An Introduction to Managed Futures
For all investors, the future holds both potential as well as uncertain risks. The futures markets provide a place for investing in the future value of a wide range of assets and commodities. How does this work? Futures markets aggregate investors who want to buy and sell based on today’s value of the future. Each futures contract must have both a buyer and a seller. The buyer of the futures contract takes a long position in the future value of some underlying asset. The seller of the futures contract takes a short position. If the future value of that underlying asset goes up, the buyer will earn the corresponding gain in value and the seller will lose the same amount. If the future value of the asset goes down, the buyer will incur the corresponding loss in value and the seller will gain the same amount.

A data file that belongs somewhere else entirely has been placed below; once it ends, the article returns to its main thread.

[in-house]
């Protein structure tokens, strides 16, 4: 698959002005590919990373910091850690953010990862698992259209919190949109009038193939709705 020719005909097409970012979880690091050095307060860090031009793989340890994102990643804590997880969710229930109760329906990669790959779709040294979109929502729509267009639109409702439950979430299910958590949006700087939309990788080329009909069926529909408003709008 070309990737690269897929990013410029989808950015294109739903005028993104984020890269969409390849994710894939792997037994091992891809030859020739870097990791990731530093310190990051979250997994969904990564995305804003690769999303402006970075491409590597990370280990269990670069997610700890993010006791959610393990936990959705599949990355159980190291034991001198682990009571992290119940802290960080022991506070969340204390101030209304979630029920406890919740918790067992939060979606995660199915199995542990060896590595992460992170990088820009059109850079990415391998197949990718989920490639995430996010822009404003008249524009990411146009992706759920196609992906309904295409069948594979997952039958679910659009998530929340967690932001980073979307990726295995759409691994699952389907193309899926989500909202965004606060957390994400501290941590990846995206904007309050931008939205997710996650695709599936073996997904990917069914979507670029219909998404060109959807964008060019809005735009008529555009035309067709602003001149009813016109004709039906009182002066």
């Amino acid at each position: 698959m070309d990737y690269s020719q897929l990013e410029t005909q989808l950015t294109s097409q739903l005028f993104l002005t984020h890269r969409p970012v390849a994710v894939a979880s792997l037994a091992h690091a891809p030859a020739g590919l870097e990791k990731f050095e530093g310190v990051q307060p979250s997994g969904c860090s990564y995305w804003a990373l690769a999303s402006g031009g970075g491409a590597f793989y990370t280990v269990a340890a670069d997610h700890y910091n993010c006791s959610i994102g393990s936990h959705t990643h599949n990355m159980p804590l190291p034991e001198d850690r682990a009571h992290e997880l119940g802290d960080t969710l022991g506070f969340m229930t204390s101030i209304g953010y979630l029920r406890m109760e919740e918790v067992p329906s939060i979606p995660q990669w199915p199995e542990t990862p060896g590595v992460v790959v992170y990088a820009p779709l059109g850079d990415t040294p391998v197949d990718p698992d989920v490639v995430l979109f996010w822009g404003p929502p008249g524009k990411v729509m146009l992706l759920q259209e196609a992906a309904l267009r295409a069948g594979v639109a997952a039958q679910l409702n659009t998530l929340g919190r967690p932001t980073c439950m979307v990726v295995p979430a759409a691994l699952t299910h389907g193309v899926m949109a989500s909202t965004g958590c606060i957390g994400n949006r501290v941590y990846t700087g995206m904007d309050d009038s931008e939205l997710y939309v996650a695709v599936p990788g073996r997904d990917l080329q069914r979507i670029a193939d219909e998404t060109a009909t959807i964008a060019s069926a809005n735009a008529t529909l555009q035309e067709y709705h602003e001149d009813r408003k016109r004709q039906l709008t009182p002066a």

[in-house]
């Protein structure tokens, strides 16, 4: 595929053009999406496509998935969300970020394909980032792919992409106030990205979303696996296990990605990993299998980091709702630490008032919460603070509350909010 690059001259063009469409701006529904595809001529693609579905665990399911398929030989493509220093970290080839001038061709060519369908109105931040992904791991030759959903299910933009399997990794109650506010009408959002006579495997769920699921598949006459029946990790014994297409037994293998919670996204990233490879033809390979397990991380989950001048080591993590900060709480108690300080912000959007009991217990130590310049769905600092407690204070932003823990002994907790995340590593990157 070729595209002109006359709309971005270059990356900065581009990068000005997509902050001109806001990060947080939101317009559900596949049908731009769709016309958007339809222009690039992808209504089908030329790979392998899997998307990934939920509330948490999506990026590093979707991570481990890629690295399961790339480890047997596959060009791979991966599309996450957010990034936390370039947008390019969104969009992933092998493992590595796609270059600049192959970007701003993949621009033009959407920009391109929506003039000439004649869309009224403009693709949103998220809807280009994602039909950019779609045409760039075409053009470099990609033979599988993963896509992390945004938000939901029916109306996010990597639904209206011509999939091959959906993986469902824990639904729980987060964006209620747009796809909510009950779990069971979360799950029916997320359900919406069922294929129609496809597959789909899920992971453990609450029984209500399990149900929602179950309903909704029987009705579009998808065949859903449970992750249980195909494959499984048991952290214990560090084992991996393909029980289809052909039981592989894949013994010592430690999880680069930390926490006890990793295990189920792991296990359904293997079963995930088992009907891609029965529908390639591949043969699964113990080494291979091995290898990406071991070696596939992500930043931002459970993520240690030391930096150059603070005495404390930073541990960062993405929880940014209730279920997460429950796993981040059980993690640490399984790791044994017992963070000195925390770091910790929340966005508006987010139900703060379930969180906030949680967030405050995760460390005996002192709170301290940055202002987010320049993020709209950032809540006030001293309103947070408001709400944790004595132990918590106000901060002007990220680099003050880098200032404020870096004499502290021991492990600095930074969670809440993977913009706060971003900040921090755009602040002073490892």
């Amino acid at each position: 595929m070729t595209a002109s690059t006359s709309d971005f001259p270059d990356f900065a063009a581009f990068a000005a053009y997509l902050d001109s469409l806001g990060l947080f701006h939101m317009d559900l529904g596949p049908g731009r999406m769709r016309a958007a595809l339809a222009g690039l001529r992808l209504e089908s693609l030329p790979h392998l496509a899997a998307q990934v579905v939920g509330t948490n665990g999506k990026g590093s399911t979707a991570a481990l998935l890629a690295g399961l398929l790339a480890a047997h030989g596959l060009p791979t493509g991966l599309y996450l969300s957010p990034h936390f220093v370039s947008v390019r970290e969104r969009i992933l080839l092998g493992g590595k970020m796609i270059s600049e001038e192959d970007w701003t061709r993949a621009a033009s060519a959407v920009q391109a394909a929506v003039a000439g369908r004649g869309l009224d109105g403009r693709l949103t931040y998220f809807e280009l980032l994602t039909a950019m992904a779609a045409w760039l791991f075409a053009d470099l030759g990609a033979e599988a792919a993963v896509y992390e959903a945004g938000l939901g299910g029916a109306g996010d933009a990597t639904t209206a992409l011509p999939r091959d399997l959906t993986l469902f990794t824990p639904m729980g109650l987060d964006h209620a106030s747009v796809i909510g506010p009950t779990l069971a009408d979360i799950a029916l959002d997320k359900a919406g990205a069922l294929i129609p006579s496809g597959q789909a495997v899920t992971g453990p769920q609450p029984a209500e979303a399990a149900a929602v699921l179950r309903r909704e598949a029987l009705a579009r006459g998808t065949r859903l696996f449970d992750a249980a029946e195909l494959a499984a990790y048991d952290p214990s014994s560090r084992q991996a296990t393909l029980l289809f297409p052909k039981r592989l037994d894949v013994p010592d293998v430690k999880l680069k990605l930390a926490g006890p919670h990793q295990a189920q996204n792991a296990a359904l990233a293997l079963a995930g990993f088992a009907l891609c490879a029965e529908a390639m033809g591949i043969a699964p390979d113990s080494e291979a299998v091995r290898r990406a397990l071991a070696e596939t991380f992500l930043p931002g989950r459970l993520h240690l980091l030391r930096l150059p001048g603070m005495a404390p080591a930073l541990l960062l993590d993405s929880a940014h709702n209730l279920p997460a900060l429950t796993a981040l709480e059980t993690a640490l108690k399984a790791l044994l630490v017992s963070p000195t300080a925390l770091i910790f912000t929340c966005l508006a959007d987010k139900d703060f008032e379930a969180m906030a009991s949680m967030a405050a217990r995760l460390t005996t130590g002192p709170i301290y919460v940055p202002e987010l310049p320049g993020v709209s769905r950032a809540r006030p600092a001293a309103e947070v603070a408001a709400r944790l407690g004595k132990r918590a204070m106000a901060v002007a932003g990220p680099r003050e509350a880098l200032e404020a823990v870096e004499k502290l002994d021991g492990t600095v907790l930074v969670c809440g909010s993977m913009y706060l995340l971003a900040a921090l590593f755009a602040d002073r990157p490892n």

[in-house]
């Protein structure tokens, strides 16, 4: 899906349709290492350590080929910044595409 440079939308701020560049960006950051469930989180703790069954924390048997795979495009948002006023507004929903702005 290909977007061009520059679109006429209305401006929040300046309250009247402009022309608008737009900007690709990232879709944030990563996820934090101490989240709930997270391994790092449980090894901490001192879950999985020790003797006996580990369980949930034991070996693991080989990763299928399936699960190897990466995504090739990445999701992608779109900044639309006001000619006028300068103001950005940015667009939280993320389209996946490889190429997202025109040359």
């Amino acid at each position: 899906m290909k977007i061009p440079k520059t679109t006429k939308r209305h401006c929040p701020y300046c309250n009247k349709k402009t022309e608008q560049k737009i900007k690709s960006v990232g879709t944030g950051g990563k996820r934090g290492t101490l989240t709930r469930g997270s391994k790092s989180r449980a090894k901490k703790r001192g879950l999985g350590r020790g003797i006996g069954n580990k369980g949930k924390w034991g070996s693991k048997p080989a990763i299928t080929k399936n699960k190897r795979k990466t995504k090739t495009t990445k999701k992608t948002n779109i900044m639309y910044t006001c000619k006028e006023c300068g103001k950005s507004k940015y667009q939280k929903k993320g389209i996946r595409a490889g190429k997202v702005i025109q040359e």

Key Characteristics of Futures Contracts:
A futures contract allows an investor to take either a long or short position in the future value of a particular asset, good or commodity (denoted as the underlying). There are several key aspects of futures markets that make them particularly attractive for investing: transparency, liquidity, low counterparty risk, and implied leverage.